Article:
Museum Lecture Examines Historical Legacy of 18th Century Naturalist Georg Steller
May 14, 2007
Steller was the first scientist to hypothesize an Asian origin for the indigenous of North America, and Steller's Jay and Steller's Sea Lion are named for him
Writer, naturalist and historian Dean Littlepage will visit the museum for a talk and book signing to discuss his new book Steller's Island: Adventures of a Pioneer Naturalist in Alaska at 7 p.m. Wednesday, May 23, at the Anchorage Museum.
Steller's Island examines the historical legacy of Georg Steller, the man recognized as the first scientist to set foot anywhere on the western half of North America, emphasizing his time spent on Kayak Island off Alaska's Gulf Coast. In 1741, Steller provided the first European accounts of the sea otter, sea lion, northern fur seal and more while on voyage with the Russian explorer Vitus Bering. In accounts of the Chugach and Aleut people, Steller was the first scientist to hypothesize an Asian origin for the indigenous of North America. Steller's Jay and Steller's Sea Lion are named for him. Steller's Island is a fascinating tale of the rewards and perils of exploration in this era. It is about the courage of scientific curiosity, even in uncharted waters, alien lands and desperate circumstances, including storms, scurvy and shipwreck.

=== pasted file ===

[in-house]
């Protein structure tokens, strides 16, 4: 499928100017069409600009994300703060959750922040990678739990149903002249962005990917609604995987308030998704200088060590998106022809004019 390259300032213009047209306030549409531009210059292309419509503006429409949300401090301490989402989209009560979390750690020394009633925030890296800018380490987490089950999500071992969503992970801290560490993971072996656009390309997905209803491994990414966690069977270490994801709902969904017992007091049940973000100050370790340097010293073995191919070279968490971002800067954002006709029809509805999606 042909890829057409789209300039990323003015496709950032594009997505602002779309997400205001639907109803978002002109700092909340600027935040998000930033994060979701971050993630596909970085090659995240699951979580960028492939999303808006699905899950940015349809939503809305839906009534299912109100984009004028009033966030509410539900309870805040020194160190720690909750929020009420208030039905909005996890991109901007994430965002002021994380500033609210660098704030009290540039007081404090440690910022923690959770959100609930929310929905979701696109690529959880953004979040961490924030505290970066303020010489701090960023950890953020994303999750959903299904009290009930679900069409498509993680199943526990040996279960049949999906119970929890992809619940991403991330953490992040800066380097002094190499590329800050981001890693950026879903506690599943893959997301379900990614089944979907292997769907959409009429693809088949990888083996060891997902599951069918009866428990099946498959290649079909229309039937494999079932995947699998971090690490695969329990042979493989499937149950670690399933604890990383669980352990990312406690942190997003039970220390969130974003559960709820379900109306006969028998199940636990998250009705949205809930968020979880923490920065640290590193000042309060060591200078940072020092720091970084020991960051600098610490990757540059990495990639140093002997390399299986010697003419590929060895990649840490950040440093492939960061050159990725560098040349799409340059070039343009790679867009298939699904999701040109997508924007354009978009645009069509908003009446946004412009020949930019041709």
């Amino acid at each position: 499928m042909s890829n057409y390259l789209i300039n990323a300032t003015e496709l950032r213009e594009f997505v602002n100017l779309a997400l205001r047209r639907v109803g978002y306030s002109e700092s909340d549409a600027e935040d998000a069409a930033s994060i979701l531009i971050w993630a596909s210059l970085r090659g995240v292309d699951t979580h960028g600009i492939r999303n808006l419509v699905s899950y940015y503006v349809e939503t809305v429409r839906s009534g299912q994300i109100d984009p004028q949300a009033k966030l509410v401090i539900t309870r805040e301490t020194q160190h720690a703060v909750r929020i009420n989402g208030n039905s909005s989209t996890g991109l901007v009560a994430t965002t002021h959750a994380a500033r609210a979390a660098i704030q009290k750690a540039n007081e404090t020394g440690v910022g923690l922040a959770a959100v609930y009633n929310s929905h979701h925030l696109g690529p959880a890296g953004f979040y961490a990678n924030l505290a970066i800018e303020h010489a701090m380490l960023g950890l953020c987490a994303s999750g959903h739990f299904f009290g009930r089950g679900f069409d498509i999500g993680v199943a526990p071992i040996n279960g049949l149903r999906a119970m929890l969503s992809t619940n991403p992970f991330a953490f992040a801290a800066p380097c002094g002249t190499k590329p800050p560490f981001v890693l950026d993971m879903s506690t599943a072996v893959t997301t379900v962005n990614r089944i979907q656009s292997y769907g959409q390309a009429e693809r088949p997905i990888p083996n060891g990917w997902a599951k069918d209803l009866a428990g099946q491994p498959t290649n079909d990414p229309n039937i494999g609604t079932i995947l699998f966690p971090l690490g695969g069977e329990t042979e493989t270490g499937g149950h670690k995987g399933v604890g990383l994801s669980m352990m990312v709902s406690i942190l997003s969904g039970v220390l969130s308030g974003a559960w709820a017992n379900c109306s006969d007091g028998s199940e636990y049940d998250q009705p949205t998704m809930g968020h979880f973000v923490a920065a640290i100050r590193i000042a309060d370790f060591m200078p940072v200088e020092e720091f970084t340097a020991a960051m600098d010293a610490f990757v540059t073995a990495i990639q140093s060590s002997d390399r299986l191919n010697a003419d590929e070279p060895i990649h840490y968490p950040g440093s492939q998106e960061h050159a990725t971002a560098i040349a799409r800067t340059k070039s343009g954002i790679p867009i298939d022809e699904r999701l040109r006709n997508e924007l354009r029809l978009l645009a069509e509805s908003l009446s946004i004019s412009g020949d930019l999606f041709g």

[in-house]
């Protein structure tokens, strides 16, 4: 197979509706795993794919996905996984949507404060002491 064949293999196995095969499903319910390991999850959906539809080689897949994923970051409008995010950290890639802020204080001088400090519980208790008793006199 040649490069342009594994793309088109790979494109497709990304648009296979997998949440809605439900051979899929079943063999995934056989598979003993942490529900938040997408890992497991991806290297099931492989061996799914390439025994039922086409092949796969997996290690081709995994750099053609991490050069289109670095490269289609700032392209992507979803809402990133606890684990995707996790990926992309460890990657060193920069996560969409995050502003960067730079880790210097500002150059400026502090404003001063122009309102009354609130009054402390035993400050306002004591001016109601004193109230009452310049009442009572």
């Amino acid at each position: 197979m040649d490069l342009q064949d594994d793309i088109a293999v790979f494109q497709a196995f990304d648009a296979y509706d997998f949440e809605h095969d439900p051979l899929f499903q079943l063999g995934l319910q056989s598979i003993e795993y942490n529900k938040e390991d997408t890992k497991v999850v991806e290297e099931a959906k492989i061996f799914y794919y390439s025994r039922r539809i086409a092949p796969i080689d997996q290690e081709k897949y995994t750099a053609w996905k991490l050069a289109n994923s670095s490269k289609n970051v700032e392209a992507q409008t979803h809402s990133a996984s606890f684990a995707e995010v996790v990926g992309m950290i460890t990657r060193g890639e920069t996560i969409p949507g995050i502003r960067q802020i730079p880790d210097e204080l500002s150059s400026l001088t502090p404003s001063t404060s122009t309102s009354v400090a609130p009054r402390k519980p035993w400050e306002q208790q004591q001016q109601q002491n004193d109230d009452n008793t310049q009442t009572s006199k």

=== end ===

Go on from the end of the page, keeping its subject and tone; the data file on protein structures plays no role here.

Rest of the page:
Littlepage has been exploring Alaska for more than 20 years. He is author of the guidebook Hiking Alaska.
For more information call 343-6185.